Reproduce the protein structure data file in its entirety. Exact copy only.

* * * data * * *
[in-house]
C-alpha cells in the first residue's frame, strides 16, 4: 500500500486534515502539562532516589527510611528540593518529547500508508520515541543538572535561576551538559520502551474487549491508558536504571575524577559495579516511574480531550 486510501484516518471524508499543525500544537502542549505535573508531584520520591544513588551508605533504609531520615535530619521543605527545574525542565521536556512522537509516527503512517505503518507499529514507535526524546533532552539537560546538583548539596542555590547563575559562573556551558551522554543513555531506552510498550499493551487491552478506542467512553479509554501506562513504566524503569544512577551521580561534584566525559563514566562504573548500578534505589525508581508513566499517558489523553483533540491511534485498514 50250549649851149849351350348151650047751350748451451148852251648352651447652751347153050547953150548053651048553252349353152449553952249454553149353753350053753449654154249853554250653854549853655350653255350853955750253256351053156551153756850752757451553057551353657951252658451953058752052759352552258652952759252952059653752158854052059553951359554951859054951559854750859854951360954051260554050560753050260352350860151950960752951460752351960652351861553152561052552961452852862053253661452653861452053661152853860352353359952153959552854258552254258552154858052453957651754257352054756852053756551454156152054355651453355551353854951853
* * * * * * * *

[in-house]
C-alpha cells in the first residue's frame, strides 16, 4: 500500500486534515502539562532516589527510611528540593518529547500508508520515541543538572535561576551538559520502551474487549491508558536504571575524577559495579516511574480531550 486510501484516518471524508499543525500544537502542549505535573508531584520520591544513588551508605533504609531520615535530619521543605527545574525542565521536556512522537509516527503512517505503518507499529514507535526524546533532552539537560546538583548539596542555590547563575559562573556551558551522554543513555531506552510498550499493551487491552478506542467512553479509554501506562513504566524503569544512577551521580561534584566525559563514566562504573548500578534505589525508581508513566499517558489523553483533540491511534485498514 50250549649851149849351350348151650047751350748451451148852251648352651447652751347153050547953150548053651048553252349353152449553952249454553149353753350053753449654154249853554250653854549853655350653255350853955750253256351053156551153756850752757451553057551353657951252658451953058752052759352552258652952759252952059653752158854052059553951359554951859054951559854750859854951360954051260554050560753050260352350860151950960752951460752351960652351861553152561052552961452852862053253661452653861452053661152853860352353359952153959552854258552254258552154858052453957651754257352054756852053756551454156152054355651453355551353854951853